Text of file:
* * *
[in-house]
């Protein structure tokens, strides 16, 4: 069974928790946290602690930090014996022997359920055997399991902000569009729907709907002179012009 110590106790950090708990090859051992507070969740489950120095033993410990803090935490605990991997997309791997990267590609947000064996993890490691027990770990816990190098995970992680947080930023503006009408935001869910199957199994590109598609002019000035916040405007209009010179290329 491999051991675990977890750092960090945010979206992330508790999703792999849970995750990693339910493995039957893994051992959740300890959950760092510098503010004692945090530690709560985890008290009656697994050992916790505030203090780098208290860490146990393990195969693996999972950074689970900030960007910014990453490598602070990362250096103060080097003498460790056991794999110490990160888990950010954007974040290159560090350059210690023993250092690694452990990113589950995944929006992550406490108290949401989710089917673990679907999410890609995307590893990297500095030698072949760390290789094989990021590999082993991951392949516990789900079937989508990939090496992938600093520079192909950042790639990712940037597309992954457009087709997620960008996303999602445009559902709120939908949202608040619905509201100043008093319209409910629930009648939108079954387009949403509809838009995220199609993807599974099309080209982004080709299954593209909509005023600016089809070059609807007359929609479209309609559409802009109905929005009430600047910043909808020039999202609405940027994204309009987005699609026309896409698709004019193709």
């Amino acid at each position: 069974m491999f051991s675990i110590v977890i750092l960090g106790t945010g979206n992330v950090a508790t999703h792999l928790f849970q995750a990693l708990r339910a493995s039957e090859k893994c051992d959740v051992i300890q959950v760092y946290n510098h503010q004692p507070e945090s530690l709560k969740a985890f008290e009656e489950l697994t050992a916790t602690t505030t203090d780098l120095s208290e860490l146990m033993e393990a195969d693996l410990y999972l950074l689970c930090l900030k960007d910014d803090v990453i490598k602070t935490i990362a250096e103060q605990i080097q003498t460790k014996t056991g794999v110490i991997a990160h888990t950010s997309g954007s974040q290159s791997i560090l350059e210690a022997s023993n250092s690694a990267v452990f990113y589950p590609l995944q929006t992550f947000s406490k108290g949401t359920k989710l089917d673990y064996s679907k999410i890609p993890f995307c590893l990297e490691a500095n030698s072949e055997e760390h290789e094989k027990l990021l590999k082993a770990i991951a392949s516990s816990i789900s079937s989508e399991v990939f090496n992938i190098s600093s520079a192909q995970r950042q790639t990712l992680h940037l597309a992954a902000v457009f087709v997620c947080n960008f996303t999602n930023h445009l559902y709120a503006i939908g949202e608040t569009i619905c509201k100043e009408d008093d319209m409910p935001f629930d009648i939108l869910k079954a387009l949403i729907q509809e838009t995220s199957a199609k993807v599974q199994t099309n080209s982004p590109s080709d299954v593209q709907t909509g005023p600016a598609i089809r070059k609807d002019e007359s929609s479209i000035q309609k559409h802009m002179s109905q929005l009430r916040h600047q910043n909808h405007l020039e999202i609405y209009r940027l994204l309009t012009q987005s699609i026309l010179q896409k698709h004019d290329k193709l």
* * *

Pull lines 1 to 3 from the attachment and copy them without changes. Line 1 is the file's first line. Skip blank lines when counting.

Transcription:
[in-house]
């Protein structure tokens, strides 16, 4: 069974928790946290602690930090014996022997359920055997399991902000569009729907709907002179012009 110590106790950090708990090859051992507070969740489950120095033993410990803090935490605990991997997309791997990267590609947000064996993890490691027990770990816990190098995970992680947080930023503006009408935001869910199957199994590109598609002019000035916040405007209009010179290329 491999051991675990977890750092960090945010979206992330508790999703792999849970995750990693339910493995039957893994051992959740300890959950760092510098503010004692945090530690709560985890008290009656697994050992916790505030203090780098208290860490146990393990195969693996999972950074689970900030960007910014990453490598602070990362250096103060080097003498460790056991794999110490990160888990950010954007974040290159560090350059210690023993250092690694452990990113589950995944929006992550406490108290949401989710089917673990679907999410890609995307590893990297500095030698072949760390290789094989990021590999082993991951392949516990789900079937989508990939090496992938600093520079192909950042790639990712940037597309992954457009087709997620960008996303999602445009559902709120939908949202608040619905509201100043008093319209409910629930009648939108079954387009949403509809838009995220199609993807599974099309080209982004080709299954593209909509005023600016089809070059609807007359929609479209309609559409802009109905929005009430600047910043909808020039999202609405940027994204309009987005699609026309896409698709004019193709």
């Amino acid at each position: 069974m491999f051991s675990i110590v977890i750092l960090g106790t945010g979206n992330v950090a508790t999703h792999l928790f849970q995750a990693l708990r339910a493995s039957e090859k893994c051992d959740v051992i300890q959950v760092y946290n510098h503010q004692p507070e945090s530690l709560k969740a985890f008290e009656e489950l697994t050992a916790t602690t505030t203090d780098l120095s208290e860490l146990m033993e393990a195969d693996l410990y999972l950074l689970c930090l900030k960007d910014d803090v990453i490598k602070t935490i990362a250096e103060q605990i080097q003498t460790k014996t056991g794999v110490i991997a990160h888990t950010s997309g954007s974040q290159s791997i560090l350059e210690a022997s023993n250092s690694a990267v452990f990113y589950p590609l995944q929006t992550f947000s406490k108290g949401t359920k989710l089917d673990y064996s679907k999410i890609p993890f995307c590893l990297e490691a500095n030698s072949e055997e760390h290789e094989k027990l990021l590999k082993a770990i991951a392949s516990s816990i789900s079937s989508e399991v990939f090496n992938i190098s600093s520079a192909q995970r950042q790639t990712l992680h940037l597309a992954a902000v457009f087709v997620c947080n960008f996303t999602n930023h445009l559902y709120a503006i939908g949202e608040t569009i619905c509201k100043e009408d008093d319209m409910p935001f629930d009648i939108l869910k079954a387009l949403i729907q509809e838009t995220s199957a199609k993807v599974q199994t099309n080209s982004p590109s080709d299954v593209q709907t909509g005023p600016a598609i089809r070059k609807d002019e007359s929609s479209i000035q309609k559409h802009m002179s109905q929005l009430r916040h600047q910043n909808h405007l020039e999202i609405y209009r940027l994204l309009t012009q987005s699609i026309l010179q896409k698709h004019d290329k193709l």